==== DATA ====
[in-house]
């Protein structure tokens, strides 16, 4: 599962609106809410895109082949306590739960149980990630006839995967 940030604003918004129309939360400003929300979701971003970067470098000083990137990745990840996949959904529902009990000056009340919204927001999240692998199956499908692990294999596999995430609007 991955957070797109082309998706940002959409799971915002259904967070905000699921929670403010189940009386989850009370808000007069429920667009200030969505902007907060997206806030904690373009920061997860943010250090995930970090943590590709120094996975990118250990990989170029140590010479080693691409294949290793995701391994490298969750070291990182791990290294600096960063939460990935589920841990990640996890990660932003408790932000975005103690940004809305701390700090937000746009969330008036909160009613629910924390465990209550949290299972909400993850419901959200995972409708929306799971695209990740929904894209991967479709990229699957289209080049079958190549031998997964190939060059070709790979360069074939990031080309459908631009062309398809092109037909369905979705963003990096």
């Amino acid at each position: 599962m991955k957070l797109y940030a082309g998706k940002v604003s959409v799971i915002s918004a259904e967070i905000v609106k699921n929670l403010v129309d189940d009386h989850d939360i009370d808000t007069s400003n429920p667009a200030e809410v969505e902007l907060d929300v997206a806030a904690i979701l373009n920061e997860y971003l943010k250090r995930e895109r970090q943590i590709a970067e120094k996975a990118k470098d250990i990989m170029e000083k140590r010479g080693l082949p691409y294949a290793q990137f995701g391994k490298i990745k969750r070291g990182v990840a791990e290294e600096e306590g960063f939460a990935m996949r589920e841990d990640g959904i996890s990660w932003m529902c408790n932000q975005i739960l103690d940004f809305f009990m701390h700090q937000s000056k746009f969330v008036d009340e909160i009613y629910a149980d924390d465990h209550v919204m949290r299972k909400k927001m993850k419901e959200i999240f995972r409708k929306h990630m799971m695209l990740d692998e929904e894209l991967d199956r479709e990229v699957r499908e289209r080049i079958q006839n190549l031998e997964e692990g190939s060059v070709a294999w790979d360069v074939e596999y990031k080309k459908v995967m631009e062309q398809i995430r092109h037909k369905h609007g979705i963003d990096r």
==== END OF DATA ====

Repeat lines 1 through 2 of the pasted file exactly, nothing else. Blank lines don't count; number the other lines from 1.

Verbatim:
[in-house]
């Protein structure tokens, strides 16, 4: 599962609106809410895109082949306590739960149980990630006839995967 940030604003918004129309939360400003929300979701971003970067470098000083990137990745990840996949959904529902009990000056009340919204927001999240692998199956499908692990294999596999995430609007 991955957070797109082309998706940002959409799971915002259904967070905000699921929670403010189940009386989850009370808000007069429920667009200030969505902007907060997206806030904690373009920061997860943010250090995930970090943590590709120094996975990118250990990989170029140590010479080693691409294949290793995701391994490298969750070291990182791990290294600096960063939460990935589920841990990640996890990660932003408790932000975005103690940004809305701390700090937000746009969330008036909160009613629910924390465990209550949290299972909400993850419901959200995972409708929306799971695209990740929904894209991967479709990229699957289209080049079958190549031998997964190939060059070709790979360069074939990031080309459908631009062309398809092109037909369905979705963003990096």